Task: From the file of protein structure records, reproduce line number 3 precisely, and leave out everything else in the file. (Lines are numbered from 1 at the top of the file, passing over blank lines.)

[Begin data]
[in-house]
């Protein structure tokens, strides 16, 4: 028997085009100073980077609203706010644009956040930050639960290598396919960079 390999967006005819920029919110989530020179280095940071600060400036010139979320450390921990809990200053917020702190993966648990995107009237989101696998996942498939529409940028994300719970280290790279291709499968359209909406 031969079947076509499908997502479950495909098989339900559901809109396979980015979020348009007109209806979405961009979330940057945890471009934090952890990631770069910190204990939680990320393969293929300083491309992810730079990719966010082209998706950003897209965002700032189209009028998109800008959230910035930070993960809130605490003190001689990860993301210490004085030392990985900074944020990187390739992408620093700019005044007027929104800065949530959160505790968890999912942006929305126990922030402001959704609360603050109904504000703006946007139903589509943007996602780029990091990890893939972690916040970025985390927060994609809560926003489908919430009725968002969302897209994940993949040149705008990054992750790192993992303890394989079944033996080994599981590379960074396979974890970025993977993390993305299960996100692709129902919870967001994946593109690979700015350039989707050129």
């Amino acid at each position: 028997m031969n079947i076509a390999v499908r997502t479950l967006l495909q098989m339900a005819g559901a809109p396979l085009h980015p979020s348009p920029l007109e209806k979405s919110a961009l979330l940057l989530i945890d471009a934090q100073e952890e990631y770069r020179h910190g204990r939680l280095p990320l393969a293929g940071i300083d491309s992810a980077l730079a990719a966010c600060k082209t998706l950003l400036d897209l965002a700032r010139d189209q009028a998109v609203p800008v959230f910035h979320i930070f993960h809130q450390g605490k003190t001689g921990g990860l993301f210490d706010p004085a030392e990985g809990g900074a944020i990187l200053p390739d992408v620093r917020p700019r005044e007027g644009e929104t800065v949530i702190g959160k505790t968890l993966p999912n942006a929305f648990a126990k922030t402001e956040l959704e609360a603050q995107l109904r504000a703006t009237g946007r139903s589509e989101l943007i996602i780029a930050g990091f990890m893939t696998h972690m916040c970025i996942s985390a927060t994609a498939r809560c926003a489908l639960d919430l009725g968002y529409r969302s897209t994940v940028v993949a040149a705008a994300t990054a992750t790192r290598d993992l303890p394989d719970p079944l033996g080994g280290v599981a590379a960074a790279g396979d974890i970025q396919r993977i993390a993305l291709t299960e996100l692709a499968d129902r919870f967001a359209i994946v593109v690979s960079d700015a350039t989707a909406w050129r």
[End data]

């Amino acid at each position: 028997m031969n079947i076509a390999v499908r997502t479950l967006l495909q098989m339900a005819g559901a809109p396979l085009h980015p979020s348009p920029l007109e209806k979405s919110a961009l979330l940057l989530i945890d471009a934090q100073e952890e990631y770069r020179h910190g204990r939680l280095p990320l393969a293929g940071i300083d491309s992810a980077l730079a990719a966010c600060k082209t998706l950003l400036d897209l965002a700032r010139d189209q009028a998109v609203p800008v959230f910035h979320i930070f993960h809130q450390g605490k003190t001689g921990g990860l993301f210490d706010p004085a030392e990985g809990g900074a944020i990187l200053p390739d992408v620093r917020p700019r005044e007027g644009e929104t800065v949530i702190g959160k505790t968890l993966p999912n942006a929305f648990a126990k922030t402001e956040l959704e609360a603050q995107l109904r504000a703006t009237g946007r139903s589509e989101l943007i996602i780029a930050g990091f990890m893939t696998h972690m916040c970025i996942s985390a927060t994609a498939r809560c926003a489908l639960d919430l009725g968002y529409r969302s897209t994940v940028v993949a040149a705008a994300t990054a992750t790192r290598d993992l303890p394989d719970p079944l033996g080994g280290v599981a590379a960074a790279g396979d974890i970025q396919r993977i993390a993305l291709t299960e996100l692709a499968d129902r919870f967001a359209i994946v593109v690979s960079d700015a350039t989707a909406w050129r």